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Residents of the Pacific Northwest sometimes refer to the region as “God’s Country,” not for the ceaseless rain that soaks the land from October until May, but for those few glorious summer months when the sun emerges from behind the clouds and the world bursts forth with life. On one such morning—August 3, 2010—dozens of the world’s top planetary scientists met in the back room of the Talaris Conference Center to contemplate the origins of life on Earth and elsewhere.

Talaris lies just a half-mile east of the University of Washington, where Victoria Meadows serves as director of the astrobiology program. The conference center is situated amid 18 acres of rolling lawns dotted with Douglas firs and veined by meandering streams, and as Meadows drove to the conference that morning, she was surrounded by evidence of her planet’s lush habitability. She didn’t need a telescope to see it; it all was right there.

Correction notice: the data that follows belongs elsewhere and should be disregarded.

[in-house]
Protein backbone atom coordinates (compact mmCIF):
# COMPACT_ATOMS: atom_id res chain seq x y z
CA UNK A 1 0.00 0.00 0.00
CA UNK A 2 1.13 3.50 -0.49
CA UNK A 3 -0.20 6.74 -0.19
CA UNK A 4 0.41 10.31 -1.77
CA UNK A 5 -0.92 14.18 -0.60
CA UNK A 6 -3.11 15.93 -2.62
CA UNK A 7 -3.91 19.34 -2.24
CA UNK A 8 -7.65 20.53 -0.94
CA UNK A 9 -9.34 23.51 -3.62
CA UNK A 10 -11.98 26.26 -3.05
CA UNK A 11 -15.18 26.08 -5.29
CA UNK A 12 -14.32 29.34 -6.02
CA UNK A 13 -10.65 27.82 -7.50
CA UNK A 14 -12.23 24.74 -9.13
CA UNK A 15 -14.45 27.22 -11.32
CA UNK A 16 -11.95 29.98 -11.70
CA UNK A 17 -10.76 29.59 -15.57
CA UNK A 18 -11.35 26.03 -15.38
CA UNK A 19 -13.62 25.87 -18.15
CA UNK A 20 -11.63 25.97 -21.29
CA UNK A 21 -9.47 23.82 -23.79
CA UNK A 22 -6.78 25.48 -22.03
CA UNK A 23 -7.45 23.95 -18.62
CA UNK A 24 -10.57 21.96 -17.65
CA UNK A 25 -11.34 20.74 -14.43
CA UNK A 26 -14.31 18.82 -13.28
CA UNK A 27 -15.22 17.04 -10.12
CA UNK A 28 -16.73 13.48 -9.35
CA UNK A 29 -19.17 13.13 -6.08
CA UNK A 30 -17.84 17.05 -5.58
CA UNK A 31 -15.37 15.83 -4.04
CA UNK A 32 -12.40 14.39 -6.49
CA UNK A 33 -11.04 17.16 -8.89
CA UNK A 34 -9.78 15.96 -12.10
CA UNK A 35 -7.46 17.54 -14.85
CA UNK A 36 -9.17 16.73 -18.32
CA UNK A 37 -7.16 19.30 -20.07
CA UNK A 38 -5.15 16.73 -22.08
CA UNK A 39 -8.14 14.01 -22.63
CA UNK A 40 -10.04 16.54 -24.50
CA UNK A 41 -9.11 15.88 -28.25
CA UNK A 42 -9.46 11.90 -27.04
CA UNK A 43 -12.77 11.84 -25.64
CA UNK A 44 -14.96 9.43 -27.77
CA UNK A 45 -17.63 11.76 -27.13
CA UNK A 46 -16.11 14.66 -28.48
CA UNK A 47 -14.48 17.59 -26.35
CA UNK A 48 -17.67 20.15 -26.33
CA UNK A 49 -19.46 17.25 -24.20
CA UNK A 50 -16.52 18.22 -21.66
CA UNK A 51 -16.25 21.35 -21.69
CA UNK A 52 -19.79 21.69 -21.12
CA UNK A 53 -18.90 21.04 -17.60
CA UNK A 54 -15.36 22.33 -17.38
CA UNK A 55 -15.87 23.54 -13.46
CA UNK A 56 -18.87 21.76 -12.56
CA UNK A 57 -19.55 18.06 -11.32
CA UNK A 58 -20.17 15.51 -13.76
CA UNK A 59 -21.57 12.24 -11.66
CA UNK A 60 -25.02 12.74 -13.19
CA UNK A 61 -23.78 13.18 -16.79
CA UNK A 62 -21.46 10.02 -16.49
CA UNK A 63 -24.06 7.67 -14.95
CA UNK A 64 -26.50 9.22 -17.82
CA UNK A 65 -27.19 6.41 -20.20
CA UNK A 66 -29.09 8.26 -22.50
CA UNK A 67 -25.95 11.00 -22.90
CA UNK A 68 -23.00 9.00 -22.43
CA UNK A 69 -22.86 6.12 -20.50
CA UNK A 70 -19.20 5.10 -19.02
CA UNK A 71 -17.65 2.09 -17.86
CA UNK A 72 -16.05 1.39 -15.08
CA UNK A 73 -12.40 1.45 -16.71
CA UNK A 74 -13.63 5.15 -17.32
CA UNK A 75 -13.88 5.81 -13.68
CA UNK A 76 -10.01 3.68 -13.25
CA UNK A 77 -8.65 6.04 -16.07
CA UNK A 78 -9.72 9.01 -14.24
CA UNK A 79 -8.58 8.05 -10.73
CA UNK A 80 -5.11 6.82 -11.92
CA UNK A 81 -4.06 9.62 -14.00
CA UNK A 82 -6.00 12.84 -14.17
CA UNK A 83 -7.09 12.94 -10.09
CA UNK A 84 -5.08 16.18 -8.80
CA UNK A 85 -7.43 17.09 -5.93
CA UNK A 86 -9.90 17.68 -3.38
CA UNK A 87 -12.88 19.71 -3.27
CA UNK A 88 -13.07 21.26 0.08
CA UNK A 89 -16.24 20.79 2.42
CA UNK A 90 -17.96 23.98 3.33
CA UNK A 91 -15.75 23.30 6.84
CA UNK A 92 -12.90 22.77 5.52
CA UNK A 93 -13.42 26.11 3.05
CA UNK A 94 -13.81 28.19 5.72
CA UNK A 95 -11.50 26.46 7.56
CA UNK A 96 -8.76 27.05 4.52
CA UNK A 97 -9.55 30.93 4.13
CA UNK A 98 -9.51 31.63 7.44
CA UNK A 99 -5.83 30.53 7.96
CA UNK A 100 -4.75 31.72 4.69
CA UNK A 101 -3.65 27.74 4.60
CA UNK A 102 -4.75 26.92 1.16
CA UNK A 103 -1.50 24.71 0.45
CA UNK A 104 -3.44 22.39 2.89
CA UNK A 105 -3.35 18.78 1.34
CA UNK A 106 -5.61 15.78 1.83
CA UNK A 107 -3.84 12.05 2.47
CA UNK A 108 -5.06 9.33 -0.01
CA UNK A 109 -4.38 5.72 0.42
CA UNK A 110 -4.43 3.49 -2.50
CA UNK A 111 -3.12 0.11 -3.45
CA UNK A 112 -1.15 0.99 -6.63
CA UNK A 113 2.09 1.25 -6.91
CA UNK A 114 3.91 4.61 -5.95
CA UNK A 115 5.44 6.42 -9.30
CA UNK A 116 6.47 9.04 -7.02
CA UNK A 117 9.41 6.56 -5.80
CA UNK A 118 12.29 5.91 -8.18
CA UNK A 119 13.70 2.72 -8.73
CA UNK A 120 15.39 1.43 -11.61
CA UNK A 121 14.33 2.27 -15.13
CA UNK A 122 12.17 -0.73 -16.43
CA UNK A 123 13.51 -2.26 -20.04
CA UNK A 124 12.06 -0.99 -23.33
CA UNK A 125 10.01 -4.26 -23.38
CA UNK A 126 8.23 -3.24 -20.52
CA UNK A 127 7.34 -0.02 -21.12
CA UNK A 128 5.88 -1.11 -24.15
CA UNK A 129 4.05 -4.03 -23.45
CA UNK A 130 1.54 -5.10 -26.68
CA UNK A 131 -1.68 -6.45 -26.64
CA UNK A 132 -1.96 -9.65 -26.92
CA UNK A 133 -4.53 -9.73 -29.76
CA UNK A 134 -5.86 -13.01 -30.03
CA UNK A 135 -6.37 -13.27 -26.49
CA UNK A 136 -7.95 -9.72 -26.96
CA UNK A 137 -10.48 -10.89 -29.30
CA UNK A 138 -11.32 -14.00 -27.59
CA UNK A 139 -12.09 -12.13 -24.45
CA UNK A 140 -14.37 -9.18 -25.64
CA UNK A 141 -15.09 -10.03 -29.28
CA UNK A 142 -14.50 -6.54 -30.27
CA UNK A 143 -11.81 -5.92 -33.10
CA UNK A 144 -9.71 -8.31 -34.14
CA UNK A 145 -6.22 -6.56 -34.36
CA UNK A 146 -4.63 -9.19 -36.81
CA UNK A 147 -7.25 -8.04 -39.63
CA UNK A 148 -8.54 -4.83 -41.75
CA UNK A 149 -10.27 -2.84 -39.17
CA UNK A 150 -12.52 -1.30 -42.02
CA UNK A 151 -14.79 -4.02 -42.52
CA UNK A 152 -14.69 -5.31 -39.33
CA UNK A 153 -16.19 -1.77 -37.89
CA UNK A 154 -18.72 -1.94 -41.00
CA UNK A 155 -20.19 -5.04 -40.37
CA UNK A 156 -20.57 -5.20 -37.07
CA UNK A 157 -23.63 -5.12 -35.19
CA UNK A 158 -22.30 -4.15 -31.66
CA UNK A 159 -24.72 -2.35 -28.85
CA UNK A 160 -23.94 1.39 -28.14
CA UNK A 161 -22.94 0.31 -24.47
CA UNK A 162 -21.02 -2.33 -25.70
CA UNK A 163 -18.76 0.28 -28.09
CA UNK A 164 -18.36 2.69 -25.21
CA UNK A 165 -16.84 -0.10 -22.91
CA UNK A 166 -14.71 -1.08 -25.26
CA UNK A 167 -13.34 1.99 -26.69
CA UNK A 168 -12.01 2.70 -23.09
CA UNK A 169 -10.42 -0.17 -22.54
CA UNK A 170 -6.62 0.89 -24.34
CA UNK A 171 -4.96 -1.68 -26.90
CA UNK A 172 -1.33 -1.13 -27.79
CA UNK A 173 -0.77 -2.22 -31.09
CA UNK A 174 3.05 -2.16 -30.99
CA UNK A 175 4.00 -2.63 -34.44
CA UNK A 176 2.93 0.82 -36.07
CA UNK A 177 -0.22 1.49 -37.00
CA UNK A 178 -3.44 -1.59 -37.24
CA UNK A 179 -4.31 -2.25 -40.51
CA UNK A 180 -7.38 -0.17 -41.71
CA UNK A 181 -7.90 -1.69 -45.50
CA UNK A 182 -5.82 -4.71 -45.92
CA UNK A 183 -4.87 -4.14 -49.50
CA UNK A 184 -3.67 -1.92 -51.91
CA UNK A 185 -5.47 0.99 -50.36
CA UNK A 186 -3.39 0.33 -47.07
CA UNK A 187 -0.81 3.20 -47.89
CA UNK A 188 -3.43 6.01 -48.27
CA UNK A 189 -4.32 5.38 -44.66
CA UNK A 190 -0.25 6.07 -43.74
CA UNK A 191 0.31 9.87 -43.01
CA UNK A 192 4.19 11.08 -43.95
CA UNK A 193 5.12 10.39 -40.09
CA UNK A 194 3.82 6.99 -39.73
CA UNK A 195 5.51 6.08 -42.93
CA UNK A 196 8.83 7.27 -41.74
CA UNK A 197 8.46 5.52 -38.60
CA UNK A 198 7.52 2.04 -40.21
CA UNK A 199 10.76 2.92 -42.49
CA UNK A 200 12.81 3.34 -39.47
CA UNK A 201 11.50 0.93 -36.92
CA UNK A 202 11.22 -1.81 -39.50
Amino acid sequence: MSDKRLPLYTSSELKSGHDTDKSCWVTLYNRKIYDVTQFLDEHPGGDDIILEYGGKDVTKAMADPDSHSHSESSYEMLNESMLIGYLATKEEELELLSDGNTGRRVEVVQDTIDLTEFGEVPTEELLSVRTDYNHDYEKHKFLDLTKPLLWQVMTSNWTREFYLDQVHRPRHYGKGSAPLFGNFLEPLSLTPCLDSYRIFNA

This was the first day of a conference that had come to be called “Revisiting the Habitable Zone,” which Meadows had spent the last several months organizing. Many of her guests were members of the Virtual Planetary Laboratory, known by its acronym VPL, the project Meadows founded at the turn of the millennium and for which she has since secured more than $13 million in NASA funding. VPL’s members hail from places as far flung as Sydney and Mexico City, and conferences like these offer them a rare opportunity for them to convene in physical space. It is an interdisciplinary team, with astronomers and physicists, oceanographers and geologists, chemists and biologists. Diverse though their specialties may be, they have all dedicated themselves to understanding the delicate and complex mixture of factors that can make or break a planet’s habitability. It is a cryptic recipe, and much remains to be deciphered, but the essential ingredient, they would all agree, is water.

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